From the Worldwide Faith News archives


Date 05 May 1996 12:55:40


              by George H. Gallup and Robert Bezilla 
                Princeton Religion Resource Center 
          (distributed by United Methodist News Service) 
PRINCETON, N.J.--Opinions about the impact of religion in America often 
change rapidly and dramatically, but the sense that it remains relevant to 
contemporary problems has been remarkably constant for the past 20 years. 
     In the 1990s there has been a surge of opinion that religion is losing 
its influence -- two out of every three people feel this way, according to 
surveys by the Gallup organization. 
     Only 28 percent see the influence of religion increasing. 
     As recently as 1990 only 48 percent of respondents felt religion's 
influence on America was in a downswing, while 33 percent said it was 
     It was a different story two generations ago.  In 1957, surveys said 
69 percent of the populace thought religion was increasing its influence 
and only 14 percent said it was losing ground. 
     Religion, like so many institutions, took a big hit during the 
turbulent 1970s and the pendulum swung quickly.  In 1970, amid the turmoil 
of the Vietnam War, 75 percent thought the influence of religion was waning 
     Young adults under 30 are among those most likely to say religion is 
losing its impact -- 80 percent now feel this way. 
     The sentiment tends to change rapidly, however, because those who are 
30 to 49 years of age are the most likely to feel religion is gaining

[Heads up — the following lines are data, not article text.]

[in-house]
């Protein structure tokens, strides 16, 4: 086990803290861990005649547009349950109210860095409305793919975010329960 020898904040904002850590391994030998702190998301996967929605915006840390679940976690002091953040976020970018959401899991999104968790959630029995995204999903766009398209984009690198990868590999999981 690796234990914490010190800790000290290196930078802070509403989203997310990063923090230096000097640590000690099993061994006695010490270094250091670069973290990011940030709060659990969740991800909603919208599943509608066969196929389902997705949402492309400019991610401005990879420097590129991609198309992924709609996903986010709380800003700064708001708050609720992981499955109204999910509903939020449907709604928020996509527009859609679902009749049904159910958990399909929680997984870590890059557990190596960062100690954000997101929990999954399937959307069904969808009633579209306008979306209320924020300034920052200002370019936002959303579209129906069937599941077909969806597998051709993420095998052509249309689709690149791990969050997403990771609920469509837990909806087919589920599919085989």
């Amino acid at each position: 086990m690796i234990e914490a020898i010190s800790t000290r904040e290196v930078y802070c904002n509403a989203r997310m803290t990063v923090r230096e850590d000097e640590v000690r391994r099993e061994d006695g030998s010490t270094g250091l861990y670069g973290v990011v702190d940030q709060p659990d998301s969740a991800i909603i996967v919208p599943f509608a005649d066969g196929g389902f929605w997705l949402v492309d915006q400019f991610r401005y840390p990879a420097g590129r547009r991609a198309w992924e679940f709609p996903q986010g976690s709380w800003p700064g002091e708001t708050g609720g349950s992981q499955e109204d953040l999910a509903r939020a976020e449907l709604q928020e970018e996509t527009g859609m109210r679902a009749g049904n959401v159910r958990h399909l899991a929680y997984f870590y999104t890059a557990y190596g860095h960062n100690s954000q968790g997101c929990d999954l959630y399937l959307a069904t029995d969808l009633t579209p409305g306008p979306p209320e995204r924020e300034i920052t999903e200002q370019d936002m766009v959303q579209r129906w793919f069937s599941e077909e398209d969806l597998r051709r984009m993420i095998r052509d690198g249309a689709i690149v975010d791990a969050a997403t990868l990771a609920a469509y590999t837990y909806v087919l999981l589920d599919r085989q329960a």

momentum (33 percent).  People in this age group often are most active in 
the church as they bring their children to receive religious education. 
     While there are volatile shifts of opinion about the impact of 
religion, belief in its relevance to contemporary problems remains fairly 
constant.  Currently, 62 percent of the populace believes religion still 
can answer all or most of today's problems, a level of response that has 
shown no significant change over the past 20 years. 
     A much earlier survey taken in 1957 found that 82 percent of Americans 
thought religion was relevant to the times. 
     The belief that religion can solve today's problems increases as 
people grow older until it peaks among those who are 50 to 64 years old, 
with 70 percent holding positive views of religion's relevance. 
     Residents of the South (74 percent) and of small towns and rural areas 
(72 percent) are among those most likely to view religion as a contemporary 
problem solver.  Most skeptical of its efficacy are urban residents (56 
percent) and those who live in the East (56 percent) or West (49 percent). 
     More women than men believe in religion's relevance, by 68 percent to 
55 percent.  Protestants more often than Roman Catholics feel that religion 
can address today's issues (71 percent to 51 percent). 
     The findings are based on telephone interviews with a representative 
national sample of 3,040 men and women, ages 18 and older, conducted 
throughout 1994.  The margin of error could be 1 percentage point in either 

For more information contact Presbyterian News Service
  Presbyterian Church (U.S.A.), Louisville, KY 40202
  phone 502-569-5504            fax 502-569-8073  
  E-mail   Web page: 


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